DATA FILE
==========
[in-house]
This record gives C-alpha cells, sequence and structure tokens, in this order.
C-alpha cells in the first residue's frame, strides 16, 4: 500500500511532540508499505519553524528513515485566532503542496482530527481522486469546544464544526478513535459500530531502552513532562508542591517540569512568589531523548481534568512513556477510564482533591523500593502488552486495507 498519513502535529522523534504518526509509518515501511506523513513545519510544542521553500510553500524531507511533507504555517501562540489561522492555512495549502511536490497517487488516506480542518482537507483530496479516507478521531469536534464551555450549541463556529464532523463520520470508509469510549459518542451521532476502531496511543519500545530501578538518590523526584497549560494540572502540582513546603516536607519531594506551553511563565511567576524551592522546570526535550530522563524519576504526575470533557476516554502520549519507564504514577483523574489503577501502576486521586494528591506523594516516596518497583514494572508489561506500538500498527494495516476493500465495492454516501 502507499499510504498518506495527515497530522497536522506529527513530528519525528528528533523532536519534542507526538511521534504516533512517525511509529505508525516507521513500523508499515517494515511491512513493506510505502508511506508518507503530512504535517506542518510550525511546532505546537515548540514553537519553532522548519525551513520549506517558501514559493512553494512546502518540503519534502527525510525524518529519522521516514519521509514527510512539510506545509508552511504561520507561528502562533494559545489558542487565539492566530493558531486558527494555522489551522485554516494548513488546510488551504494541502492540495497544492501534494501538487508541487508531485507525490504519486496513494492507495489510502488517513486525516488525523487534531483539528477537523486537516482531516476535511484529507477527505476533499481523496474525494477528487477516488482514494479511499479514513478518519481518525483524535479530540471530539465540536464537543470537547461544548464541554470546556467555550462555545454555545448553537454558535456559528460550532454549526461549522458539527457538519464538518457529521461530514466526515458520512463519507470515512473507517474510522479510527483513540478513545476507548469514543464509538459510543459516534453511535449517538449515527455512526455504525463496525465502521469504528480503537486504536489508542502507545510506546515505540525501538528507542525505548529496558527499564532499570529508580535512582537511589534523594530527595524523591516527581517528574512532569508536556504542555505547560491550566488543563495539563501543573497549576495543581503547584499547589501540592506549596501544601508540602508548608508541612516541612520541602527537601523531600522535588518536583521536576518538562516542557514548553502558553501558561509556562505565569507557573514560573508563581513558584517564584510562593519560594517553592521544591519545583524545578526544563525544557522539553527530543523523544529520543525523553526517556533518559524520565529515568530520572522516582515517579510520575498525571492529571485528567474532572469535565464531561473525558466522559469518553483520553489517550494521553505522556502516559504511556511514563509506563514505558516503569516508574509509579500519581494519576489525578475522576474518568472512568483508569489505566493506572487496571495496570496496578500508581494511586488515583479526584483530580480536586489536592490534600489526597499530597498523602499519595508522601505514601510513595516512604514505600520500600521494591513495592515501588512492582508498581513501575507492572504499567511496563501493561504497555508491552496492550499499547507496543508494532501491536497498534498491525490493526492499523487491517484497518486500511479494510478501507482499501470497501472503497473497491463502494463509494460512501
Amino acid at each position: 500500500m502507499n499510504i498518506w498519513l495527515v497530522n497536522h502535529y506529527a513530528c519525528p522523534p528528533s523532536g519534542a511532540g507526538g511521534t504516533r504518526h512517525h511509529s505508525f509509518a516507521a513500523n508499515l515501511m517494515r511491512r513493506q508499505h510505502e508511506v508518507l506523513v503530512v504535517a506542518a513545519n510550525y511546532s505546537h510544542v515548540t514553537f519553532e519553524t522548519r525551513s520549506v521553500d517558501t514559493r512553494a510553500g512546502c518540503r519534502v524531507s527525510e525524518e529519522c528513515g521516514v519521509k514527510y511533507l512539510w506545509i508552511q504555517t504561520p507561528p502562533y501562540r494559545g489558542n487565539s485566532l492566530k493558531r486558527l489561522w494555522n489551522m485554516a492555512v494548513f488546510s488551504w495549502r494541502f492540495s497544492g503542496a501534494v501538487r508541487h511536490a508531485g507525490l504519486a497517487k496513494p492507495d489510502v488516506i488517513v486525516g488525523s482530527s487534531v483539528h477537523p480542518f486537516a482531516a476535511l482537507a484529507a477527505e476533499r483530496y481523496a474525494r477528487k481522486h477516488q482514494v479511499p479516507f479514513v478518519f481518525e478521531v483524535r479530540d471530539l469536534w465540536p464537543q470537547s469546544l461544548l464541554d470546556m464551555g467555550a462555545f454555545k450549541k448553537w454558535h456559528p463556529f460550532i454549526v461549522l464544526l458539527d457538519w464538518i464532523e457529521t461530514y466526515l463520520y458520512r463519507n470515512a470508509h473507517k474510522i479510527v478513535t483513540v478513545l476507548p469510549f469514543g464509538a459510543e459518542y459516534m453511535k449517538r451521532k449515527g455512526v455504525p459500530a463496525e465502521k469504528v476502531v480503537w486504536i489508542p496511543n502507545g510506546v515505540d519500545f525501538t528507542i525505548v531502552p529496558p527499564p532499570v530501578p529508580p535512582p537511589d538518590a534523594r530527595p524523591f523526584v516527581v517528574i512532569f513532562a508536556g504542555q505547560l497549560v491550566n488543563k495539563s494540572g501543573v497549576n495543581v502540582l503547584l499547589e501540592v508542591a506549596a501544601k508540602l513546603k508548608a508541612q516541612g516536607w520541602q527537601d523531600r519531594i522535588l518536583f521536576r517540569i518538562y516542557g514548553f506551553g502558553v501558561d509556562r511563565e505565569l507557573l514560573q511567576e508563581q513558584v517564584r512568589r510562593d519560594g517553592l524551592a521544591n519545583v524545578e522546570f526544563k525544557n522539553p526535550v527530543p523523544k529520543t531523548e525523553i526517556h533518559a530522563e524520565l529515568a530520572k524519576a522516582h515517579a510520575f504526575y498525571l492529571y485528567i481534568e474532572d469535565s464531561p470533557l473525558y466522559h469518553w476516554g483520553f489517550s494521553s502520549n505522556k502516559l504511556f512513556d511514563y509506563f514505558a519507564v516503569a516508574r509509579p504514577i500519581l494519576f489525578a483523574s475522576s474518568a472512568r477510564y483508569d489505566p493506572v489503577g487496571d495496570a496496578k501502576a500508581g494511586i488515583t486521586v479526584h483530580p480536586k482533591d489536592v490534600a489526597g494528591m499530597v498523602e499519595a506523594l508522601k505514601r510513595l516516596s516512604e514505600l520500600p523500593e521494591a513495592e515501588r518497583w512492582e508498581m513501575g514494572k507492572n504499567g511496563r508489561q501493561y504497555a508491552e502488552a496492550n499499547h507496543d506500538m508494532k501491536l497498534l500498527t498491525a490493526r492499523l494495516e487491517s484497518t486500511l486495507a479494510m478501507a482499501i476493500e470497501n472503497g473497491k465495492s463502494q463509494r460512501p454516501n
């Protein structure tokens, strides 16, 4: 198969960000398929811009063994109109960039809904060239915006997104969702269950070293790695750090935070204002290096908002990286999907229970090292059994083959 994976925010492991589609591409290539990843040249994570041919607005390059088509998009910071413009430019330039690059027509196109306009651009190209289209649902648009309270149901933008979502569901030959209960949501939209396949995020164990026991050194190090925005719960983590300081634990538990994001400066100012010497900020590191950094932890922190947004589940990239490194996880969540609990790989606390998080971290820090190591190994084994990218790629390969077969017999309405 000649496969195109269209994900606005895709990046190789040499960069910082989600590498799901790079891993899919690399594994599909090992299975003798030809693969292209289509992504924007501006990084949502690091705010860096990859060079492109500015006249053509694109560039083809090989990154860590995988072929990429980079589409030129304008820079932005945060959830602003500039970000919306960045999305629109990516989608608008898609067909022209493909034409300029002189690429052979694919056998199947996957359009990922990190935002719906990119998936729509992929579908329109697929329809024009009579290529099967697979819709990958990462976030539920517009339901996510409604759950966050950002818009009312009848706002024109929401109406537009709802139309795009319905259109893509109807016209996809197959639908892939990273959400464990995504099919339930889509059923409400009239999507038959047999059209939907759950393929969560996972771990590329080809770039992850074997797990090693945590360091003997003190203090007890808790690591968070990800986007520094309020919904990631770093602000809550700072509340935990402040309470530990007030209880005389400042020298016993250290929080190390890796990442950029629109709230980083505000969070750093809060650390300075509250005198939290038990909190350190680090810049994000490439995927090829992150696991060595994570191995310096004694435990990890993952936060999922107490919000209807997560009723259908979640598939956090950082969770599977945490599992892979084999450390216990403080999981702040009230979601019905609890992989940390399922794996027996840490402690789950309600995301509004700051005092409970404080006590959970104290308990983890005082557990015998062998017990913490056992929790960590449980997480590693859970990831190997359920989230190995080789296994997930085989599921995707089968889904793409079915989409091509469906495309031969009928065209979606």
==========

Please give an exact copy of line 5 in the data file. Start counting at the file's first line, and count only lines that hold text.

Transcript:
């Protein structure tokens, strides 16, 4: 198969960000398929811009063994109109960039809904060239915006997104969702269950070293790695750090935070204002290096908002990286999907229970090292059994083959 994976925010492991589609591409290539990843040249994570041919607005390059088509998009910071413009430019330039690059027509196109306009651009190209289209649902648009309270149901933008979502569901030959209960949501939209396949995020164990026991050194190090925005719960983590300081634990538990994001400066100012010497900020590191950094932890922190947004589940990239490194996880969540609990790989606390998080971290820090190591190994084994990218790629390969077969017999309405 000649496969195109269209994900606005895709990046190789040499960069910082989600590498799901790079891993899919690399594994599909090992299975003798030809693969292209289509992504924007501006990084949502690091705010860096990859060079492109500015006249053509694109560039083809090989990154860590995988072929990429980079589409030129304008820079932005945060959830602003500039970000919306960045999305629109990516989608608008898609067909022209493909034409300029002189690429052979694919056998199947996957359009990922990190935002719906990119998936729509992929579908329109697929329809024009009579290529099967697979819709990958990462976030539920517009339901996510409604759950966050950002818009009312009848706002024109929401109406537009709802139309795009319905259109893509109807016209996809197959639908892939990273959400464990995504099919339930889509059923409400009239999507038959047999059209939907759950393929969560996972771990590329080809770039992850074997797990090693945590360091003997003190203090007890808790690591968070990800986007520094309020919904990631770093602000809550700072509340935990402040309470530990007030209880005389400042020298016993250290929080190390890796990442950029629109709230980083505000969070750093809060650390300075509250005198939290038990909190350190680090810049994000490439995927090829992150696991060595994570191995310096004694435990990890993952936060999922107490919000209807997560009723259908979640598939956090950082969770599977945490599992892979084999450390216990403080999981702040009230979601019905609890992989940390399922794996027996840490402690789950309600995301509004700051005092409970404080006590959970104290308990983890005082557990015998062998017990913490056992929790960590449980997480590693859970990831190997359920989230190995080789296994997930085989599921995707089968889904793409079915989409091509469906495309031969009928065209979606």